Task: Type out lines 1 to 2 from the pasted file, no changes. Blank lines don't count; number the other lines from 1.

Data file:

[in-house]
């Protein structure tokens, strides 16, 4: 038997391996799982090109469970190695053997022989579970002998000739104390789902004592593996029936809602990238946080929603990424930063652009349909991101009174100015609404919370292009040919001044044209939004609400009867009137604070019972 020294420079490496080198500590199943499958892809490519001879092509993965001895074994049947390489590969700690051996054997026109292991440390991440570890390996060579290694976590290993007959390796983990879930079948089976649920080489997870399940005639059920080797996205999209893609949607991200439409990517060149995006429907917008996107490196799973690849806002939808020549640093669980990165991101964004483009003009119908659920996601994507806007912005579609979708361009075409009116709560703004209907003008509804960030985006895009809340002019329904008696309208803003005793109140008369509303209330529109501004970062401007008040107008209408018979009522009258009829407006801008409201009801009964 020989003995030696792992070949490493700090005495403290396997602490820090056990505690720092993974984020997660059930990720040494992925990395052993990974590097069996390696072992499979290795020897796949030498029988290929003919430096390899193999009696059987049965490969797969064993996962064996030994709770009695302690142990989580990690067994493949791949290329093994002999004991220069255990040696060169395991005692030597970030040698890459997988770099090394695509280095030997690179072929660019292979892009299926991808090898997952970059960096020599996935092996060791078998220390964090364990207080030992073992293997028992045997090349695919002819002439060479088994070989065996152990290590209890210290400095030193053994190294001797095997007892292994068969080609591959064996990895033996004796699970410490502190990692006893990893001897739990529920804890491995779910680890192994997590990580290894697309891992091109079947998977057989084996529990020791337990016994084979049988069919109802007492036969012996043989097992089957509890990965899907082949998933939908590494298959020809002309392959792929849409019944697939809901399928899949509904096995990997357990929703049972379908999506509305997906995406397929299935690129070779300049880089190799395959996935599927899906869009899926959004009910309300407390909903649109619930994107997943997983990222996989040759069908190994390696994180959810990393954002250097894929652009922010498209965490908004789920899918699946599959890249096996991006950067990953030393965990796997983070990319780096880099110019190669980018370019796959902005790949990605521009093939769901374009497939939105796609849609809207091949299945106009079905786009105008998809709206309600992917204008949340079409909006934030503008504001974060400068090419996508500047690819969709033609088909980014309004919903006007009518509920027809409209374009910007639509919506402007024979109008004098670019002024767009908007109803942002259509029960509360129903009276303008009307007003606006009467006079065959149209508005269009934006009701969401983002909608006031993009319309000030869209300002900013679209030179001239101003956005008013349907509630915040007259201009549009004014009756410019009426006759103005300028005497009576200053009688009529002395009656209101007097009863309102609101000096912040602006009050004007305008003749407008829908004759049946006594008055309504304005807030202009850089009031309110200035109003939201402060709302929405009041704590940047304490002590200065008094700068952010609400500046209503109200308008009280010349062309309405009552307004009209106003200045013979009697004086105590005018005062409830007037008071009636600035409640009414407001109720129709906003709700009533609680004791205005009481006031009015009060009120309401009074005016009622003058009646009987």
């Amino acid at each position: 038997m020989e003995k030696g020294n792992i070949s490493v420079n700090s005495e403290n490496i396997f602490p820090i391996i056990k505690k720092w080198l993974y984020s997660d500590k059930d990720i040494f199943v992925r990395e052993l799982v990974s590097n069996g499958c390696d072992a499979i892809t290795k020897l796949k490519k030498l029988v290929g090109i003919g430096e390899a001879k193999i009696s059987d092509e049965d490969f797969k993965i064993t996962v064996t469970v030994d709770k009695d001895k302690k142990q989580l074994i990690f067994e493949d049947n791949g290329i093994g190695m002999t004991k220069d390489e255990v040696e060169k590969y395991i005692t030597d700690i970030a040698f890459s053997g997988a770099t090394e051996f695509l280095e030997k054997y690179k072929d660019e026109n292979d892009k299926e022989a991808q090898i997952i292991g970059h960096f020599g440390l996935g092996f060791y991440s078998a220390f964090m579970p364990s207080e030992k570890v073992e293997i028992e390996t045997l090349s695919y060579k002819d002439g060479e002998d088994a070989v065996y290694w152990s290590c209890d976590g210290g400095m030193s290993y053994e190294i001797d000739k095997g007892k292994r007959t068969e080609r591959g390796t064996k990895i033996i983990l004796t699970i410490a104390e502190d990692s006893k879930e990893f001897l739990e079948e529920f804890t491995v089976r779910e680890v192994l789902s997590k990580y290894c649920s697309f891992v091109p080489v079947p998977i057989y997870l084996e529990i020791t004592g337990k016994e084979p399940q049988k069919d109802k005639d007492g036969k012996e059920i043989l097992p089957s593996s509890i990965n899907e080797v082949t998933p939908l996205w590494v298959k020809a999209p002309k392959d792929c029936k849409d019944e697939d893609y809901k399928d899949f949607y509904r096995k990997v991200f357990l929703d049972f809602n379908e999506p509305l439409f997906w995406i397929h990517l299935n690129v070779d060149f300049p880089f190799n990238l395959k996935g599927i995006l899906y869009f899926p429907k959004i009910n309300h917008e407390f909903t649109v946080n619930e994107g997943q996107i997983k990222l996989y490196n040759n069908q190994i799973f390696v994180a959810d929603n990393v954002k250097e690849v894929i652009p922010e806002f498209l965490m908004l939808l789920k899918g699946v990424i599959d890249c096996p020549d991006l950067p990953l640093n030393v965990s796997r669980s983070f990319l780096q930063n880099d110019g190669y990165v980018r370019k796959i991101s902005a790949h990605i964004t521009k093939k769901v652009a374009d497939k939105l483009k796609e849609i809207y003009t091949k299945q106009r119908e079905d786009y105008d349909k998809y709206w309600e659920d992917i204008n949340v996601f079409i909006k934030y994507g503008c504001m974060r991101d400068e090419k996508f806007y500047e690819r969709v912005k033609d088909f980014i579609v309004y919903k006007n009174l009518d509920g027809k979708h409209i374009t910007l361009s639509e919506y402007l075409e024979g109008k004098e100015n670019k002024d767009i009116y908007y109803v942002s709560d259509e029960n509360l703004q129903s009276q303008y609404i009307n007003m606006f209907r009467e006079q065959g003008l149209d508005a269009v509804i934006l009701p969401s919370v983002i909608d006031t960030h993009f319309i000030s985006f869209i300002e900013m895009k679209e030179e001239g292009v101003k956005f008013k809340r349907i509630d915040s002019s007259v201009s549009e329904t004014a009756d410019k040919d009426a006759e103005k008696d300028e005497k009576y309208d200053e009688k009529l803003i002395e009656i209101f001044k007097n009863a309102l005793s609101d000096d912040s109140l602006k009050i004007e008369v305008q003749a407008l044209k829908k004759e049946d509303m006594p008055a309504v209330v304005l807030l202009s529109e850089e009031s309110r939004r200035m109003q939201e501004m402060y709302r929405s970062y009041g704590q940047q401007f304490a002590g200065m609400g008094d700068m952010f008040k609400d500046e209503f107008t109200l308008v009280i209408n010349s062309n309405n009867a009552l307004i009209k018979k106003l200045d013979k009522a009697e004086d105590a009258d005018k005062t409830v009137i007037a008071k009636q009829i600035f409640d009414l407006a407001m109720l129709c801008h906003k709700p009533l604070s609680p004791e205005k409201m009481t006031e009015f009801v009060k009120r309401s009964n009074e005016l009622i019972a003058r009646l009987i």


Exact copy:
[in-house]
């Protein structure tokens, strides 16, 4: 038997391996799982090109469970190695053997022989579970002998000739104390789902004592593996029936809602990238946080929603990424930063652009349909991101009174100015609404919370292009040919001044044209939004609400009867009137604070019972 020294420079490496080198500590199943499958892809490519001879092509993965001895074994049947390489590969700690051996054997026109292991440390991440570890390996060579290694976590290993007959390796983990879930079948089976649920080489997870399940005639059920080797996205999209893609949607991200439409990517060149995006429907917008996107490196799973690849806002939808020549640093669980990165991101964004483009003009119908659920996601994507806007912005579609979708361009075409009116709560703004209907003008509804960030985006895009809340002019329904008696309208803003005793109140008369509303209330529109501004970062401007008040107008209408018979009522009258009829407006801008409201009801009964 020989003995030696792992070949490493700090005495403290396997602490820090056990505690720092993974984020997660059930990720040494992925990395052993990974590097069996390696072992499979290795020897796949030498029988290929003919430096390899193999009696059987049965490969797969064993996962064996030994709770009695302690142990989580990690067994493949791949290329093994002999004991220069255990040696060169395991005692030597970030040698890459997988770099090394695509280095030997690179072929660019292979892009299926991808090898997952970059960096020599996935092996060791078998220390964090364990207080030992073992293997028992045997090349695919002819002439060479088994070989065996152990290590209890210290400095030193053994190294001797095997007892292994068969080609591959064996990895033996004796699970410490502190990692006893990893001897739990529920804890491995779910680890192994997590990580290894697309891992091109079947998977057989084996529990020791337990016994084979049988069919109802007492036969012996043989097992089957509890990965899907082949998933939908590494298959020809002309392959792929849409019944697939809901399928899949509904096995990997357990929703049972379908999506509305997906995406397929299935690129070779300049880089190799395959996935599927899906869009899926959004009910309300407390909903649109619930994107997943997983990222996989040759069908190994390696994180959810990393954002250097894929652009922010498209965490908004789920899918699946599959890249096996991006950067990953030393965990796997983070990319780096880099110019190669980018370019796959902005790949990605521009093939769901374009497939939105796609849609809207091949299945106009079905786009105008998809709206309600992917204008949340079409909006934030503008504001974060400068090419996508500047690819969709033609088909980014309004919903006007009518509920027809409209374009910007639509919506402007024979109008004098670019002024767009908007109803942002259509029960509360129903009276303008009307007003606006009467006079065959149209508005269009934006009701969401983002909608006031993009319309000030869209300002900013679209030179001239101003956005008013349907509630915040007259201009549009004014009756410019009426006759103005300028005497009576200053009688009529002395009656209101007097009863309102609101000096912040602006009050004007305008003749407008829908004759049946006594008055309504304005807030202009850089009031309110200035109003939201402060709302929405009041704590940047304490002590200065008094700068952010609400500046209503109200308008009280010349062309309405009552307004009209106003200045013979009697004086105590005018005062409830007037008071009636600035409640009414407001109720129709906003709700009533609680004791205005009481006031009015009060009120309401009074005016009622003058009646009987």